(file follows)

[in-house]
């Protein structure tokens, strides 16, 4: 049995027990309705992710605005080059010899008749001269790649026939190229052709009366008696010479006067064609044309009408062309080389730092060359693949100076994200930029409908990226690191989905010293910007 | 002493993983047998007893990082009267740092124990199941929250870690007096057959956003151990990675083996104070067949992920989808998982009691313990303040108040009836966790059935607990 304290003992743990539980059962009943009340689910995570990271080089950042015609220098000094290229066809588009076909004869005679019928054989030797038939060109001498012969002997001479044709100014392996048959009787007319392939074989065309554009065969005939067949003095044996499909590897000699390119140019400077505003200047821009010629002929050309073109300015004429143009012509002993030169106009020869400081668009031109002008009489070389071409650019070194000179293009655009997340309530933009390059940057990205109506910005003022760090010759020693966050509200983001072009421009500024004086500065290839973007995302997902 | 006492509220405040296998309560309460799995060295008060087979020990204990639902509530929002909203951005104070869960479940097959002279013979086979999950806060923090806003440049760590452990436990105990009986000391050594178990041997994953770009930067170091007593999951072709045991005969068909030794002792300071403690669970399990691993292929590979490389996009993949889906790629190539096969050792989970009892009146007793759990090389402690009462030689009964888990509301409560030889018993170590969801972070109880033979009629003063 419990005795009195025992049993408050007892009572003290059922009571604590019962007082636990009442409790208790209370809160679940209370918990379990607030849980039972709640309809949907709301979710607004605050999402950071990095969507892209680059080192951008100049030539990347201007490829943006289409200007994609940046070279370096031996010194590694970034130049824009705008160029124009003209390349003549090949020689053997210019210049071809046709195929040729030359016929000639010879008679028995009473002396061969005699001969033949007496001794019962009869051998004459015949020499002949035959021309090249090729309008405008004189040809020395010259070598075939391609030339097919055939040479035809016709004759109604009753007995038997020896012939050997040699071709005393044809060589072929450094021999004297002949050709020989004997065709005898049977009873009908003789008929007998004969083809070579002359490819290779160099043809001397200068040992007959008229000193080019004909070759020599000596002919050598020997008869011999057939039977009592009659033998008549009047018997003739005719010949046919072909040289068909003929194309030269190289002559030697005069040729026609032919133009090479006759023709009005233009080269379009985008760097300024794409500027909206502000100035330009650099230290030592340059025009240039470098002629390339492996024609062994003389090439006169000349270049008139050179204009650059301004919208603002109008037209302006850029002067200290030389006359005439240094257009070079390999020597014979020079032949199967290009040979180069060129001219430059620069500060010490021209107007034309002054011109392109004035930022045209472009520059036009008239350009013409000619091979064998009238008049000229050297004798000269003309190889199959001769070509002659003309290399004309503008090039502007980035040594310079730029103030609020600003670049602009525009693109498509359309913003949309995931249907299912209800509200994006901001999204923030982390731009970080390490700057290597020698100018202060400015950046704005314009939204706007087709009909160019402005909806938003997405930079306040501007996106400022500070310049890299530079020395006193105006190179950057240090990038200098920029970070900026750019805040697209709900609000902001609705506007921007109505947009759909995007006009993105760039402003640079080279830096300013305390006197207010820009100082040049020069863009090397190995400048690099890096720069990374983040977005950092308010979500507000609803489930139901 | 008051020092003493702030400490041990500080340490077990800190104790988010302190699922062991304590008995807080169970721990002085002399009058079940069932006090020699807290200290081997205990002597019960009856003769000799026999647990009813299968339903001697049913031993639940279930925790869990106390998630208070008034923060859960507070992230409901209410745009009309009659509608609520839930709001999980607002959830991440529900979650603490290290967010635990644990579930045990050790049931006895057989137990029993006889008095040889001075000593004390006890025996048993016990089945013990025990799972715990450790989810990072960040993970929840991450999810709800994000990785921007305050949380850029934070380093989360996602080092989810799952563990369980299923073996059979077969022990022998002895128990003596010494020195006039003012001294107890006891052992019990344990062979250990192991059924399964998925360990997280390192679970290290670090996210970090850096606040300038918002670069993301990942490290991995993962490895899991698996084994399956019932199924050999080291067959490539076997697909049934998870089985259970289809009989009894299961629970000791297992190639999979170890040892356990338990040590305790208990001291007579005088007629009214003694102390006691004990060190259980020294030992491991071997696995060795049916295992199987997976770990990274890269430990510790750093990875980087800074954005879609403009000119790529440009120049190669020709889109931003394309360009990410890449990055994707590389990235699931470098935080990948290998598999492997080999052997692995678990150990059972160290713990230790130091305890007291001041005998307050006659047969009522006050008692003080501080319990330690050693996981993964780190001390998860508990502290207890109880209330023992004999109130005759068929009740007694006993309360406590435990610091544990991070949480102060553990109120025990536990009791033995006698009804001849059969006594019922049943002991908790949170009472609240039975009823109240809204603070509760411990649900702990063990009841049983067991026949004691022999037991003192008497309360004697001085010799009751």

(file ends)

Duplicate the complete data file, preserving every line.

[in-house]
């Protein structure tokens, strides 16, 4: 049995027990309705992710605005080059010899008749001269790649026939190229052709009366008696010479006067064609044309009408062309080389730092060359693949100076994200930029409908990226690191989905010293910007 | 002493993983047998007893990082009267740092124990199941929250870690007096057959956003151990990675083996104070067949992920989808998982009691313990303040108040009836966790059935607990 304290003992743990539980059962009943009340689910995570990271080089950042015609220098000094290229066809588009076909004869005679019928054989030797038939060109001498012969002997001479044709100014392996048959009787007319392939074989065309554009065969005939067949003095044996499909590897000699390119140019400077505003200047821009010629002929050309073109300015004429143009012509002993030169106009020869400081668009031109002008009489070389071409650019070194000179293009655009997340309530933009390059940057990205109506910005003022760090010759020693966050509200983001072009421009500024004086500065290839973007995302997902 | 006492509220405040296998309560309460799995060295008060087979020990204990639902509530929002909203951005104070869960479940097959002279013979086979999950806060923090806003440049760590452990436990105990009986000391050594178990041997994953770009930067170091007593999951072709045991005969068909030794002792300071403690669970399990691993292929590979490389996009993949889906790629190539096969050792989970009892009146007793759990090389402690009462030689009964888990509301409560030889018993170590969801972070109880033979009629003063 419990005795009195025992049993408050007892009572003290059922009571604590019962007082636990009442409790208790209370809160679940209370918990379990607030849980039972709640309809949907709301979710607004605050999402950071990095969507892209680059080192951008100049030539990347201007490829943006289409200007994609940046070279370096031996010194590694970034130049824009705008160029124009003209390349003549090949020689053997210019210049071809046709195929040729030359016929000639010879008679028995009473002396061969005699001969033949007496001794019962009869051998004459015949020499002949035959021309090249090729309008405008004189040809020395010259070598075939391609030339097919055939040479035809016709004759109604009753007995038997020896012939050997040699071709005393044809060589072929450094021999004297002949050709020989004997065709005898049977009873009908003789008929007998004969083809070579002359490819290779160099043809001397200068040992007959008229000193080019004909070759020599000596002919050598020997008869011999057939039977009592009659033998008549009047018997003739005719010949046919072909040289068909003929194309030269190289002559030697005069040729026609032919133009090479006759023709009005233009080269379009985008760097300024794409500027909206502000100035330009650099230290030592340059025009240039470098002629390339492996024609062994003389090439006169000349270049008139050179204009650059301004919208603002109008037209302006850029002067200290030389006359005439240094257009070079390999020597014979020079032949199967290009040979180069060129001219430059620069500060010490021209107007034309002054011109392109004035930022045209472009520059036009008239350009013409000619091979064998009238008049000229050297004798000269003309190889199959001769070509002659003309290399004309503008090039502007980035040594310079730029103030609020600003670049602009525009693109498509359309913003949309995931249907299912209800509200994006901001999204923030982390731009970080390490700057290597020698100018202060400015950046704005314009939204706007087709009909160019402005909806938003997405930079306040501007996106400022500070310049890299530079020395006193105006190179950057240090990038200098920029970070900026750019805040697209709900609000902001609705506007921007109505947009759909995007006009993105760039402003640079080279830096300013305390006197207010820009100082040049020069863009090397190995400048690099890096720069990374983040977005950092308010979500507000609803489930139901 | 008051020092003493702030400490041990500080340490077990800190104790988010302190699922062991304590008995807080169970721990002085002399009058079940069932006090020699807290200290081997205990002597019960009856003769000799026999647990009813299968339903001697049913031993639940279930925790869990106390998630208070008034923060859960507070992230409901209410745009009309009659509608609520839930709001999980607002959830991440529900979650603490290290967010635990644990579930045990050790049931006895057989137990029993006889008095040889001075000593004390006890025996048993016990089945013990025990799972715990450790989810990072960040993970929840991450999810709800994000990785921007305050949380850029934070380093989360996602080092989810799952563990369980299923073996059979077969022990022998002895128990003596010494020195006039003012001294107890006891052992019990344990062979250990192991059924399964998925360990997280390192679970290290670090996210970090850096606040300038918002670069993301990942490290991995993962490895899991698996084994399956019932199924050999080291067959490539076997697909049934998870089985259970289809009989009894299961629970000791297992190639999979170890040892356990338990040590305790208990001291007579005088007629009214003694102390006691004990060190259980020294030992491991071997696995060795049916295992199987997976770990990274890269430990510790750093990875980087800074954005879609403009000119790529440009120049190669020709889109931003394309360009990410890449990055994707590389990235699931470098935080990948290998598999492997080999052997692995678990150990059972160290713990230790130091305890007291001041005998307050006659047969009522006050008692003080501080319990330690050693996981993964780190001390998860508990502290207890109880209330023992004999109130005759068929009740007694006993309360406590435990610091544990991070949480102060553990109120025990536990009791033995006698009804001849059969006594019922049943002991908790949170009472609240039975009823109240809204603070509760411990649900702990063990009841049983067991026949004691022999037991003192008497309360004697001085010799009751």